Students will make a rain catcher and examine and graph rain levels within one month to calculate the average precipitation at their home.
- marbles or rocks for bottom of rain catcher
- plastic bottle
- extra fine point marker
- graphing paper
- Have students cut the top off the bottle so that the width is the same as the base.
- Tape a ruler on the side of the bottle and using an extra point permanent marker, mark off each centimetre (millimetre if your class can handle it).
- Put some marbles or rocks at the bottom of the bottle (this will prevent the rain catcher from tipping or blowing away). Turn the top upside down and tape it inside the bottle.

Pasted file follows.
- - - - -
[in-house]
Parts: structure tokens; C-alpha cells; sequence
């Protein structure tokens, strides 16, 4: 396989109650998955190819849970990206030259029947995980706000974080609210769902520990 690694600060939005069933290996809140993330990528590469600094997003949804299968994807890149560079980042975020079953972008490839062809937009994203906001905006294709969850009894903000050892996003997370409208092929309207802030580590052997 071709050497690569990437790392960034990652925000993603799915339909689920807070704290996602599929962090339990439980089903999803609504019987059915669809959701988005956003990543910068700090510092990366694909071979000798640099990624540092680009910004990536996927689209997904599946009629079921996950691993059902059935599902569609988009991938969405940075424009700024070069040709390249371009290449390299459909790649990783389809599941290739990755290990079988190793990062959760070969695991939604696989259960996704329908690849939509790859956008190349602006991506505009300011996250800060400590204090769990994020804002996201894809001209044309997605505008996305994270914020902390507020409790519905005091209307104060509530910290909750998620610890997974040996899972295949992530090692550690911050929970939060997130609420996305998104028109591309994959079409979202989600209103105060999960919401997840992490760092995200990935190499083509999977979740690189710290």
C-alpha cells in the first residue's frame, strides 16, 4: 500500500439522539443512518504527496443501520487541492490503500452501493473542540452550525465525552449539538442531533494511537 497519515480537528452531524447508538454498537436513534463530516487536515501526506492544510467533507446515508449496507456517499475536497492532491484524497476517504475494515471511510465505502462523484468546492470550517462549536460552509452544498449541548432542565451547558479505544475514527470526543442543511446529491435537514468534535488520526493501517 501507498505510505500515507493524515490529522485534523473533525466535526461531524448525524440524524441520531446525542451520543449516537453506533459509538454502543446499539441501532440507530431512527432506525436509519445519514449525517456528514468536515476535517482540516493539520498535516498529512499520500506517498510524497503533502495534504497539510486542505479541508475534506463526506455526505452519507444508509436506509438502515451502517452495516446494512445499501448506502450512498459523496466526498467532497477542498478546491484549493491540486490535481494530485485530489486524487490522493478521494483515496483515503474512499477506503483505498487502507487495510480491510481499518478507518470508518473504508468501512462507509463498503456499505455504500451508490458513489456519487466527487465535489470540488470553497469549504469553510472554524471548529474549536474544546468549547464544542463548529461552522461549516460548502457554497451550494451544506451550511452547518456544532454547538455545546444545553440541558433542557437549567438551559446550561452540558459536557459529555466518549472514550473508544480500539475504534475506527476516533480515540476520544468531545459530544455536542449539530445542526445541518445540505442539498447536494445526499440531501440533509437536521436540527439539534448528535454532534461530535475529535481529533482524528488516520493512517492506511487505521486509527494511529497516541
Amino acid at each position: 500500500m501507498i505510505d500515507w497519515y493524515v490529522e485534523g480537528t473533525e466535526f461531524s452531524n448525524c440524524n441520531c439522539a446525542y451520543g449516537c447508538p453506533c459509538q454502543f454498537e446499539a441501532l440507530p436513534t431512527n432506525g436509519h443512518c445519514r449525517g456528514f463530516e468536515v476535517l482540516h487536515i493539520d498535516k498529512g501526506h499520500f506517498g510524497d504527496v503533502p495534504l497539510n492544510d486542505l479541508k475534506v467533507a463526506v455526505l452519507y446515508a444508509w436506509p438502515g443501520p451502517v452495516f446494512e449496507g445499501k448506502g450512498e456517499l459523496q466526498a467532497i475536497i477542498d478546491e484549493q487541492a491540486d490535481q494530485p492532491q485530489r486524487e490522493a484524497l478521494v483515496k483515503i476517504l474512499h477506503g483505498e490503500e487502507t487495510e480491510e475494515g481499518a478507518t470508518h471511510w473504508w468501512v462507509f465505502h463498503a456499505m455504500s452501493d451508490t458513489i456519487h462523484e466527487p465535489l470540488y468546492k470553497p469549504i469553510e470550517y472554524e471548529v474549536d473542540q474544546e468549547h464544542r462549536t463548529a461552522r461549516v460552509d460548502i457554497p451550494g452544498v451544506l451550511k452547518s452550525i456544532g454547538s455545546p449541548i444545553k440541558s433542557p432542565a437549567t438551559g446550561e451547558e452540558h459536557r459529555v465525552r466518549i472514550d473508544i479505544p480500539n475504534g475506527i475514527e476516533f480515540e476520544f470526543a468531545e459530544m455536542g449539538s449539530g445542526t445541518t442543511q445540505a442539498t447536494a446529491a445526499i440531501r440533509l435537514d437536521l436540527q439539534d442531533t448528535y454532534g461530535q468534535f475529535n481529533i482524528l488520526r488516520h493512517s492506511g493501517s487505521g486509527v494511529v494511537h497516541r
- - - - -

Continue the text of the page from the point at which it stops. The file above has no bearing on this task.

- Pour some water into the bottle to the first marking, so that everyone starts at the same level.
- Tell children to place their rain catcher in a not so busy area in their yard at home. Ask them to check their rain catcher every morning. When there is some water in it, record the level and bring it to school. (dump the water out so a new recording can be made the next morning). At school, have the children record their rain level with the day’s date on their own graph.
- After a month of recording, add up all of the rain levels and figure out the average precipitation.
- Extension: Compare the average precipitations with those around the world (use the internet or look in climate atlases).